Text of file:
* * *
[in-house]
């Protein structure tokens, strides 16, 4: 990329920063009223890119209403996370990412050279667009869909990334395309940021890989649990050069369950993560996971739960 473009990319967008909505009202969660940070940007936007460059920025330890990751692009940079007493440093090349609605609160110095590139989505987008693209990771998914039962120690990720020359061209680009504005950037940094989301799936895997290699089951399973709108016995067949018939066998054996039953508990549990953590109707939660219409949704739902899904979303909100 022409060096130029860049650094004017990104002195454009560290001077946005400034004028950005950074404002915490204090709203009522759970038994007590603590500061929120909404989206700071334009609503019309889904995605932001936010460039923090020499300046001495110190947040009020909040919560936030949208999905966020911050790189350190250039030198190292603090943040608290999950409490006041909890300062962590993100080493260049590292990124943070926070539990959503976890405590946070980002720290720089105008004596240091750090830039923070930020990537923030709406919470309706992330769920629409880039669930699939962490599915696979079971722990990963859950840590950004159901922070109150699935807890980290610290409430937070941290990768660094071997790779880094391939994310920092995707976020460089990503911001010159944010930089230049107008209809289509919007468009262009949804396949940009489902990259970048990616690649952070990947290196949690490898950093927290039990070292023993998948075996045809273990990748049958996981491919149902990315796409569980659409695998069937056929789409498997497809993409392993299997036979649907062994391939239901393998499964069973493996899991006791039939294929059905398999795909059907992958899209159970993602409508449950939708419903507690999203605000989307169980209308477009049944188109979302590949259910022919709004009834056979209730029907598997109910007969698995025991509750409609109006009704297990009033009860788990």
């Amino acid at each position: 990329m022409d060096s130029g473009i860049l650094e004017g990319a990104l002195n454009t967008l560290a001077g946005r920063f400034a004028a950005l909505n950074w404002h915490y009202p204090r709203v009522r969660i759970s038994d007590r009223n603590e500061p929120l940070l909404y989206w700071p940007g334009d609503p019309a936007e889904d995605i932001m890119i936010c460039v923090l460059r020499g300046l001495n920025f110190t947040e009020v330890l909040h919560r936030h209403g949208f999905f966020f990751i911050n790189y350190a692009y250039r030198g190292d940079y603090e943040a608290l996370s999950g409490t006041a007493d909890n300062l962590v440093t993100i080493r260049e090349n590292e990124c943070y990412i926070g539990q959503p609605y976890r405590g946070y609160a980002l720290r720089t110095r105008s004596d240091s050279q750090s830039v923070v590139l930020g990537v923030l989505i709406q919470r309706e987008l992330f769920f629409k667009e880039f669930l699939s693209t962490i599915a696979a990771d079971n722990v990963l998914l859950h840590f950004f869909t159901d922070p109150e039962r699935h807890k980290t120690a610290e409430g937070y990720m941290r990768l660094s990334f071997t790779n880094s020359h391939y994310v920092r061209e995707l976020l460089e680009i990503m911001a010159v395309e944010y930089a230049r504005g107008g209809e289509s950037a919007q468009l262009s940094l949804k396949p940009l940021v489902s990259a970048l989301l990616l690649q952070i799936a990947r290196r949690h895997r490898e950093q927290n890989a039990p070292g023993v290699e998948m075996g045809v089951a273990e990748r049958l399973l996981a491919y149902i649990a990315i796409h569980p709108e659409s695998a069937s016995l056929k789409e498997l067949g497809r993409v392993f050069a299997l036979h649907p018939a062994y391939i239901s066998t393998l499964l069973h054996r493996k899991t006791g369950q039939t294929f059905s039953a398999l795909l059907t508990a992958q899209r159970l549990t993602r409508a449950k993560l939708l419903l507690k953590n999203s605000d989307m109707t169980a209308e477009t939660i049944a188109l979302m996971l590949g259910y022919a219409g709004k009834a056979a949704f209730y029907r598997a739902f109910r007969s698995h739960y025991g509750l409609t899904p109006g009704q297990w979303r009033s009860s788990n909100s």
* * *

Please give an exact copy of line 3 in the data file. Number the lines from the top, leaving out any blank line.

């Amino acid at each position: 990329m022409d060096s130029g473009i860049l650094e004017g990319a990104l002195n454009t967008l560290a001077g946005r920063f400034a004028a950005l909505n950074w404002h915490y009202p204090r709203v009522r969660i759970s038994d007590r009223n603590e500061p929120l940070l909404y989206w700071p940007g334009d609503p019309a936007e889904d995605i932001m890119i936010c460039v923090l460059r020499g300046l001495n920025f110190t947040e009020v330890l909040h919560r936030h209403g949208f999905f966020f990751i911050n790189y350190a692009y250039r030198g190292d940079y603090e943040a608290l996370s999950g409490t006041a007493d909890n300062l962590v440093t993100i080493r260049e090349n590292e990124c943070y990412i926070g539990q959503p609605y976890r405590g946070y609160a980002l720290r720089t110095r105008s004596d240091s050279q750090s830039v923070v590139l930020g990537v923030l989505i709406q919470r309706e987008l992330f769920f629409k667009e880039f669930l699939s693209t962490i599915a696979a990771d079971n722990v990963l998914l859950h840590f950004f869909t159901d922070p109150e039962r699935h807890k980290t120690a610290e409430g937070y990720m941290r990768l660094s990334f071997t790779n880094s020359h391939y994310v920092r061209e995707l976020l460089e680009i990503m911001a010159v395309e944010y930089a230049r504005g107008g209809e289509s950037a919007q468009l262009s940094l949804k396949p940009l940021v489902s990259a970048l989301l990616l690649q952070i799936a990947r290196r949690h895997r490898e950093q927290n890989a039990p070292g023993v290699e998948m075996g045809v089951a273990e990748r049958l399973l996981a491919y149902i649990a990315i796409h569980p709108e659409s695998a069937s016995l056929k789409e498997l067949g497809r993409v392993f050069a299997l036979h649907p018939a062994y391939i239901s066998t393998l499964l069973h054996r493996k899991t006791g369950q039939t294929f059905s039953a398999l795909l059907t508990a992958q899209r159970l549990t993602r409508a449950k993560l939708l419903l507690k953590n999203s605000d989307m109707t169980a209308e477009t939660i049944a188109l979302m996971l590949g259910y022919a219409g709004k009834a056979a949704f209730y029907r598997a739902f109910r007969s698995h739960y025991g509750l409609t899904p109006g009704q297990w979303r009033s009860s788990n909100s």